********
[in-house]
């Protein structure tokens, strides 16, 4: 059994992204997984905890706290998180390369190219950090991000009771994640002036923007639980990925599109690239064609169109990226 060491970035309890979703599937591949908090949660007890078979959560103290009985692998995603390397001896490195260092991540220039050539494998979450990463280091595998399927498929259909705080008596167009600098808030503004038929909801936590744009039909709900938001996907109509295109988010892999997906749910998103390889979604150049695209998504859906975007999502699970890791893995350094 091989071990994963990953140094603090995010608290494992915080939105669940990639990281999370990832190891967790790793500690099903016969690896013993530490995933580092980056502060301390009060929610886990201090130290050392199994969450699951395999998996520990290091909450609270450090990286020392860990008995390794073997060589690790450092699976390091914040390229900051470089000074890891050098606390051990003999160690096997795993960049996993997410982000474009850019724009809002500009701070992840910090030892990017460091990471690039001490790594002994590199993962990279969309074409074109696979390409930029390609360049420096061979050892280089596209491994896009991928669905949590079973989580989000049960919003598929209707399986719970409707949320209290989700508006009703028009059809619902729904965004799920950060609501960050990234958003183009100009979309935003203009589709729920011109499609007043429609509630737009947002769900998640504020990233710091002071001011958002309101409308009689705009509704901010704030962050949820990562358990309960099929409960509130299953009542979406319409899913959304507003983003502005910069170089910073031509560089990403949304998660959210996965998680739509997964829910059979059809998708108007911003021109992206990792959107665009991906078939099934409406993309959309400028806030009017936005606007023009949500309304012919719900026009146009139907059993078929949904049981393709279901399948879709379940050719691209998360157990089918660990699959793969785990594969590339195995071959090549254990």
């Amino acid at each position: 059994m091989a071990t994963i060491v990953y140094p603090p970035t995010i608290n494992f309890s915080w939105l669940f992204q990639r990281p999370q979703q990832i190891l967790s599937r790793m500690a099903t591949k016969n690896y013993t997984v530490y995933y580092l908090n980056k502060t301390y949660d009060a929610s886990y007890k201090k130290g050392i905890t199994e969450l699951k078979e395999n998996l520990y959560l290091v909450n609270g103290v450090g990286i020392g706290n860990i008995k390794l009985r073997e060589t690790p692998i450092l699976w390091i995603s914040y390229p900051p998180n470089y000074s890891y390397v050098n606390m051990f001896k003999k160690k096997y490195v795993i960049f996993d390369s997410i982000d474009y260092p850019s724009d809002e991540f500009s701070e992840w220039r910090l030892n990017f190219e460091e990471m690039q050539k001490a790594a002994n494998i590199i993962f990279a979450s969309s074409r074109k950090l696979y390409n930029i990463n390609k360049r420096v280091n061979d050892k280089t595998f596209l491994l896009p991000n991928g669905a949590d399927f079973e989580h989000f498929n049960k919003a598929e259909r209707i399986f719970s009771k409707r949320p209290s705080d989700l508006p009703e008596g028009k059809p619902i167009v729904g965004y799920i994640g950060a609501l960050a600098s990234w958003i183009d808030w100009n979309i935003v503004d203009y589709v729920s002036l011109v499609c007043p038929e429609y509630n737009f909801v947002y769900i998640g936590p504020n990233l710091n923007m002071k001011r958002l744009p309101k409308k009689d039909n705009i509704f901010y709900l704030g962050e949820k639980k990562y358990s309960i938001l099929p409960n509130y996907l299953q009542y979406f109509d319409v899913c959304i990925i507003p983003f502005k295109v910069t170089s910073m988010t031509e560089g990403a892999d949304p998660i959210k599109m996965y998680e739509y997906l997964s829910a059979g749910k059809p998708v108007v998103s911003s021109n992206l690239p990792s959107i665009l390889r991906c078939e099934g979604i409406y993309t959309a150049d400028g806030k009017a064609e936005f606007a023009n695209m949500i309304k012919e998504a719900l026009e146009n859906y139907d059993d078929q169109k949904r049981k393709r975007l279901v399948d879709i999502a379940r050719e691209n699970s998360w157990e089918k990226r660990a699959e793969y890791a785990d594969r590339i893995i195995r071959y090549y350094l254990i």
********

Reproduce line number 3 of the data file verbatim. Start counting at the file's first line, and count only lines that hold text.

């Amino acid at each position: 059994m091989a071990t994963i060491v990953y140094p603090p970035t995010i608290n494992f309890s915080w939105l669940f992204q990639r990281p999370q979703q990832i190891l967790s599937r790793m500690a099903t591949k016969n690896y013993t997984v530490y995933y580092l908090n980056k502060t301390y949660d009060a929610s886990y007890k201090k130290g050392i905890t199994e969450l699951k078979e395999n998996l520990y959560l290091v909450n609270g103290v450090g990286i020392g706290n860990i008995k390794l009985r073997e060589t690790p692998i450092l699976w390091i995603s914040y390229p900051p998180n470089y000074s890891y390397v050098n606390m051990f001896k003999k160690k096997y490195v795993i960049f996993d390369s997410i982000d474009y260092p850019s724009d809002e991540f500009s701070e992840w220039r910090l030892n990017f190219e460091e990471m690039q050539k001490a790594a002994n494998i590199i993962f990279a979450s969309s074409r074109k950090l696979y390409n930029i990463n390609k360049r420096v280091n061979d050892k280089t595998f596209l491994l896009p991000n991928g669905a949590d399927f079973e989580h989000f498929n049960k919003a598929e259909r209707i399986f719970s009771k409707r949320p209290s705080d989700l508006p009703e008596g028009k059809p619902i167009v729904g965004y799920i994640g950060a609501l960050a600098s990234w958003i183009d808030w100009n979309i935003v503004d203009y589709v729920s002036l011109v499609c007043p038929e429609y509630n737009f909801v947002y769900i998640g936590p504020n990233l710091n923007m002071k001011r958002l744009p309101k409308k009689d039909n705009i509704f901010y709900l704030g962050e949820k639980k990562y358990s309960i938001l099929p409960n509130y996907l299953q009542y979406f109509d319409v899913c959304i990925i507003p983003f502005k295109v910069t170089s910073m988010t031509e560089g990403a892999d949304p998660i959210k599109m996965y998680e739509y997906l997964s829910a059979g749910k059809p998708v108007v998103s911003s021109n992206l690239p990792s959107i665009l390889r991906c078939e099934g979604i409406y993309t959309a150049d400028g806030k009017a064609e936005f606007a023009n695209m949500i309304k012919e998504a719900l026009e146009n859906y139907d059993d078929q169109k949904r049981k393709r975007l279901v399948d879709i999502a379940r050719e691209n699970s998360w157990e089918k990226r660990a699959e793969y890791a785990d594969r590339i893995i195995r071959y090549y350094l254990i």